17. SIOP PODC adapted treatment recommendations for standard-risk medulloblastoma in low and middle income settings

    NARCIS (Netherlands)

    Parkes, Jeannette; Hendricks, Marc; Ssenyonga, Peter; Mugamba, John; Molyneux, Elizabeth; Schouten-van Meeteren, Antoinette; Qaddoumi, Ibrahim; Fieggen, Graham; Luna-Fineman, Sandra; Howard, Scott; Mitra, Dipayan; Bouffet, Eric; Davidson, Alan; Bailey, Simon

    2015-01-01

    Effective treatment of children with medulloblastoma requires a functioning multi-disciplinary team with adequate neurosurgical, neuroradiological, pathological, radiotherapy and chemotherapy facilities and personnel. In addition the treating centre should have the capacity to effectively screen and

  18. Clinicopathological features of medulloblastoma: an overview with an emphasis on molecular biology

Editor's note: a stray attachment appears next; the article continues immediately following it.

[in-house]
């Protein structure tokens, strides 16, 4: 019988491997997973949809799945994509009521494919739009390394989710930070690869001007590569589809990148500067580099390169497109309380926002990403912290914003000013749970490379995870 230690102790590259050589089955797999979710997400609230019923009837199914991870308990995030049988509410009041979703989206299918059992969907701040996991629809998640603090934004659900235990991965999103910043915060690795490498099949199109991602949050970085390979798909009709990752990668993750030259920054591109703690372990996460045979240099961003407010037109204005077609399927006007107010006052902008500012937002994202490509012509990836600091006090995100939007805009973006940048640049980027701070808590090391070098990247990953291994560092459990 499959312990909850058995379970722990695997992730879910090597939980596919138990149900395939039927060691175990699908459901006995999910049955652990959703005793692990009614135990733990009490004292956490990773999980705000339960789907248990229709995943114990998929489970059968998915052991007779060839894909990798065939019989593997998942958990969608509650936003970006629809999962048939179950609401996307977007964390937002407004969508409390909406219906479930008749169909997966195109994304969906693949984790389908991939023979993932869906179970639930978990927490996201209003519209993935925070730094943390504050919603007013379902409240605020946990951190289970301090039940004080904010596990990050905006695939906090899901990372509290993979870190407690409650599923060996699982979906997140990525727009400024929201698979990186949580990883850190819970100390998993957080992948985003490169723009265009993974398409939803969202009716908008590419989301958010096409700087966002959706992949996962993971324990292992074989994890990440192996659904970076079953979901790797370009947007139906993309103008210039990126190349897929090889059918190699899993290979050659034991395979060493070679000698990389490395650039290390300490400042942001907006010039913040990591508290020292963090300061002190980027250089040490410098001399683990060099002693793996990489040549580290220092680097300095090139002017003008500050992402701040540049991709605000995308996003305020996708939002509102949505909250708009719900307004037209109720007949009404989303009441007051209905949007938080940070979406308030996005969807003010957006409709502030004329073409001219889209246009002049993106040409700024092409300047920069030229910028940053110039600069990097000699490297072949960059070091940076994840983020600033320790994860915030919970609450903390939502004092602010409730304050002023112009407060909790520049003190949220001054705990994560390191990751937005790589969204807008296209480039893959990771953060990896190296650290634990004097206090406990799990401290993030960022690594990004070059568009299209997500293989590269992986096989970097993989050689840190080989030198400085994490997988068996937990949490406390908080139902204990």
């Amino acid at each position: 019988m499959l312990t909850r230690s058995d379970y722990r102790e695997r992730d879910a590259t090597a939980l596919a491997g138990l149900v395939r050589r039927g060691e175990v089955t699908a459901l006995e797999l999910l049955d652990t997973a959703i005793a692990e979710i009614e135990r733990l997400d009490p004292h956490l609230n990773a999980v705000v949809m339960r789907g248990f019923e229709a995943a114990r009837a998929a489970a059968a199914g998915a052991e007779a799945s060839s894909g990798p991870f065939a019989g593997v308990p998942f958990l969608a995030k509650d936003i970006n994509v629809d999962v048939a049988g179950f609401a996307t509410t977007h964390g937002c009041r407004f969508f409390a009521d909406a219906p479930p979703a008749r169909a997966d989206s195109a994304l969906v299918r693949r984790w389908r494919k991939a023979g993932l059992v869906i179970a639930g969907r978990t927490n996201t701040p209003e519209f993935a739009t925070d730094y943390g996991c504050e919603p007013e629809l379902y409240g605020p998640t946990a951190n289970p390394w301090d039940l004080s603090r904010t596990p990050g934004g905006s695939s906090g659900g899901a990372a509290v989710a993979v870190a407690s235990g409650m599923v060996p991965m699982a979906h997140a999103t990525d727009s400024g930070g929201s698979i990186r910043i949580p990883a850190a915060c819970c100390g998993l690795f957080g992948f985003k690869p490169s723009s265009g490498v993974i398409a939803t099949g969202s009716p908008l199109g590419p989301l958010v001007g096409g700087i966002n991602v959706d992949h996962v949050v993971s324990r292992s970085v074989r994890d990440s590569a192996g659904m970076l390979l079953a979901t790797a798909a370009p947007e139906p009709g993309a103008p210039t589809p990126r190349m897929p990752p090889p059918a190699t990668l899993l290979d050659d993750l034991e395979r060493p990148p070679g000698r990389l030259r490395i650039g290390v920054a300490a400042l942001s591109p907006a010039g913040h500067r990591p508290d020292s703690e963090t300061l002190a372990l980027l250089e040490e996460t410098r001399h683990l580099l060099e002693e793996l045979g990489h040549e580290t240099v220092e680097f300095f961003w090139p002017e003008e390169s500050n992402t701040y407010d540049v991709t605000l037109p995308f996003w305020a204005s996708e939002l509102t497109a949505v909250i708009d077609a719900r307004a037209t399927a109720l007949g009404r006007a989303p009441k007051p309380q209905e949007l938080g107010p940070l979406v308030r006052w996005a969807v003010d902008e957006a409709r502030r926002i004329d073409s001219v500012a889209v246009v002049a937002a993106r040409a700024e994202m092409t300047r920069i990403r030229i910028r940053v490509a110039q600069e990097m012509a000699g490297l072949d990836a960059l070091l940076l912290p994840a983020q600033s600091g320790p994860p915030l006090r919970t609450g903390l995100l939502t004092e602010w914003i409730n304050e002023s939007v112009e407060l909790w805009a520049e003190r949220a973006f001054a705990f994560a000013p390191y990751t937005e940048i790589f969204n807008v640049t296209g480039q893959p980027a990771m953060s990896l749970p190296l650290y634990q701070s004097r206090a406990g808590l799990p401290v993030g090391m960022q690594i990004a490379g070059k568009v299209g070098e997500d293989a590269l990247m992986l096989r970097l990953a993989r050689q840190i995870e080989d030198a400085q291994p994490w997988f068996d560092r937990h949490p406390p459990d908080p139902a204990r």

NARCIS (Netherlands)

    de Haas, T. G. K. J.; Kool, M.

    2007-01-01

    Medulloblastoma is a malignant, invasive embryonal tumor of the cerebellum with preferential manifestation in children, predominantly neuronal differentiation and an inherent tendency to metastasize via CSF pathways. In this review we present an overview of the clinicopathological aspects of

  19. Treatment of medulloblastoma with oncolytic measles viruses expressing the angiogenesis inhibitors endostatin and angiostatin

    International Nuclear Information System (INIS)

    Hutzen, Brian; Bid, Hemant Kumar; Houghton, Peter J; Pierson, Christopher R; Powell, Kimerly; Bratasz, Anna; Raffel, Corey; Studebaker, Adam W

    2014-01-01